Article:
The untold story: proud to work in Private Equity?

Private Equity - World Economic Forum Annual M...

Private Equity – World Economic Forum Annual Meeting Davos (Photo credit: World Economic Forum)

As the mortgage crisis of 2008 has shown us, areas of finance such as private equity have often become the scapegoat of a downturning economy. Despite criticisms of the field, however, private equity is often in fact the engine that stabilizes economies by creating an influx of new capital and talent into the private sector. For example, subfields of private equity that include venture capital and ‘angel’ investment have done much to boost social programs and progress: some of the most innovative companies today would not exist without the help that private investment firms have provided through an ability to fund start-up and embryo versions of those companies. 

The irony of an economy that is dependent on private equity yet becomes a target for criticism in times of financial crisis can be seen in the example of companies such as Reddit.com, wherein users criticize the very system that funded social media sites like Reddit to begin with. In a sense, this is because private equity workers hold careers in a paradoxical area of finance, in which the developments such fields provide are praised in boom times and criticized in down times. As in any field where pay is high, private equity workers are often targeted because of jealousy or because of dissatisfaction in other fields: the so-called ‘tall poppy syndrome.’

However, private equity workers should feel proud of their contribution to society; as a field, private equity is one of the most demanding in the world, akin to medical or top-tier law firm work in terms of training and hours spent on the job. Few realise how much venture capital essentially created the concept of what we know now as ‘Silicon Valley’ or ‘Silicon roundabout’ in London, for example, or the help that direct, private investment helped in starting companies such as Apple, Inc. or Facebook.

Such companies would not exist without private equity and nor would their many contributions to a healthy and connected society. This fact should give private investment workers cause for celebration: much of what we regard as indispensable technology was first formulated on the desk of a venture capital firm.

Of course, some private equity firms lead to companies collapsing: they basically inject too much debt into the company structure. In a static world, there is a point that even Modigliani and Miller would reject. And when/if the economy downturns, the leverage (and the so-called stable cash flow, really?!) is not anymore sustainable. And as in every sector, ugly duckling exists. This firm usually disappear with their investment.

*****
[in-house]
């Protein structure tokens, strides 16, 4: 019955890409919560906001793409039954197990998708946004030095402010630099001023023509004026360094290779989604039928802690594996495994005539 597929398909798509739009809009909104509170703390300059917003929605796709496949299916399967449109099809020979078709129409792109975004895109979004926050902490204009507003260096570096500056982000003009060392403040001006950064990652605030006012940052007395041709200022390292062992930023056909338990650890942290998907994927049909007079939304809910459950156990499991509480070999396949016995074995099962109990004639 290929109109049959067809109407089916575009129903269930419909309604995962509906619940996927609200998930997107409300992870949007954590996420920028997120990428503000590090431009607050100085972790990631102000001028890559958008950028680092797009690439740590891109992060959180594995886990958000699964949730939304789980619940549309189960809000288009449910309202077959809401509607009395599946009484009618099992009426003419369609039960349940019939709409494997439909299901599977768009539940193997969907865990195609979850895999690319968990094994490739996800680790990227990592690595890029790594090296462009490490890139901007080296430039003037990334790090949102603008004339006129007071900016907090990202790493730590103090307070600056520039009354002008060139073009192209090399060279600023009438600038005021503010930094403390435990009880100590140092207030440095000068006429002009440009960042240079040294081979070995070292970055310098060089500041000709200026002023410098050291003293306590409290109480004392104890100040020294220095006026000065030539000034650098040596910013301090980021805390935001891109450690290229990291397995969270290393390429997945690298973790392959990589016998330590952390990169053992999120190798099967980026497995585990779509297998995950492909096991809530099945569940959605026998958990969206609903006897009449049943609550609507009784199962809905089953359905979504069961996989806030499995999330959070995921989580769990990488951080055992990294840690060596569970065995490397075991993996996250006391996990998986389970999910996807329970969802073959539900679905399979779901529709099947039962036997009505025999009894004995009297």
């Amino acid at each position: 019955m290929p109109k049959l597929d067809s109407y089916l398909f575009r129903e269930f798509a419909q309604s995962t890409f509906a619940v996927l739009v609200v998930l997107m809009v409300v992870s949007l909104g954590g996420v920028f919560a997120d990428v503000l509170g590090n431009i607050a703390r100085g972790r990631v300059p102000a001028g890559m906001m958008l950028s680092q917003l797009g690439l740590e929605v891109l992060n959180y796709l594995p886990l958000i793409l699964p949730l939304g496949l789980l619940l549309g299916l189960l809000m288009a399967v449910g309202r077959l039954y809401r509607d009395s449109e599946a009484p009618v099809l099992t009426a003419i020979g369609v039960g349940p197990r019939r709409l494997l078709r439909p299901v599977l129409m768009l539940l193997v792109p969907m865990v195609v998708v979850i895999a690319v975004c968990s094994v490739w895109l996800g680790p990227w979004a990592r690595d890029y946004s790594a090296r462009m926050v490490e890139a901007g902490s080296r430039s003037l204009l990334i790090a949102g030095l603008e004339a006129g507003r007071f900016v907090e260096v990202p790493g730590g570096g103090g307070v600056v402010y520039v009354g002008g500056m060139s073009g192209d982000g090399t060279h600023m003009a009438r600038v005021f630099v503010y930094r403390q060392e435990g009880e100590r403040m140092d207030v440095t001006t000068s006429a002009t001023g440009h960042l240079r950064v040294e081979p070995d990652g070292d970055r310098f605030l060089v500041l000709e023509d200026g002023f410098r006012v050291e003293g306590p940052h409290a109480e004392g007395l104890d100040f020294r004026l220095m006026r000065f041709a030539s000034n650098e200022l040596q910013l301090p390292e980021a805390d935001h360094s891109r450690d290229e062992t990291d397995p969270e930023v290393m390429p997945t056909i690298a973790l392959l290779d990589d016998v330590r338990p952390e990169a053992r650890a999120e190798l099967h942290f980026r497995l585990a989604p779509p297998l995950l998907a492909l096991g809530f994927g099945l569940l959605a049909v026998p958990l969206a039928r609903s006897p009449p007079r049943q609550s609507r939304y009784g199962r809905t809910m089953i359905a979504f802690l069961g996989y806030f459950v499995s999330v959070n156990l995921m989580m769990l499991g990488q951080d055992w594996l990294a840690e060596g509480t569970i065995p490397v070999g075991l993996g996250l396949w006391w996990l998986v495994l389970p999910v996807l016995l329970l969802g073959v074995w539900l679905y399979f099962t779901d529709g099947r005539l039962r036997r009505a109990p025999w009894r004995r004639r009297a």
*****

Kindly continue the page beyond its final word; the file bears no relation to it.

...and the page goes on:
So what does this mean for the future of private equity? It can be said with certainty that the truly progressive technological ideas of tomorrow are being funded today by private investors, which means that private equity workers can take pride in knowing that their work provides a massive benefit to the ease and comfort with which all citizens will be able to go about their daily life.

The examples of such benefits are myriad. The advent of inexpensive laptops, for example, initially developed by companies who thrived with private equity investments, is now bringing high-tech communication to all areas of the world regardless of the wealth of the nation to which such technology arrives. The fact that the Federal Government of the United States has turned to private sector technologyto fix its healthcare system initiatives should also be an indication to many of the good fruit private investment can bear.

The future of medical tech also lies with private equity firms. Healthcare technology formulated and funded by the private sector often saves lives and provides many citizens of the world a chance to live a fulfilling life, and as companies who received their start as a result of private funding grow they also donate to worldwide medical relief charities. It is a win-win for all involved.

For these reasons, private equity workers, or those considering a transition into the field, should feel proud of the many contributions the financial sector makes to society. We should ask ourselves when using our computers or when visiting or doctors: where would we be without the start-up capital that enabled the technology we use so much to flourish?

Indeed, without private equity many of the feats of technological genius we rely on to move our lives forward everyday would not exist. This fact should be cause for praise and an acknowledgment of a job well done. Indeed, by letting others know that you are proud of your contributions to private equity, you can do much to change the perception of what these areas can do to help others.

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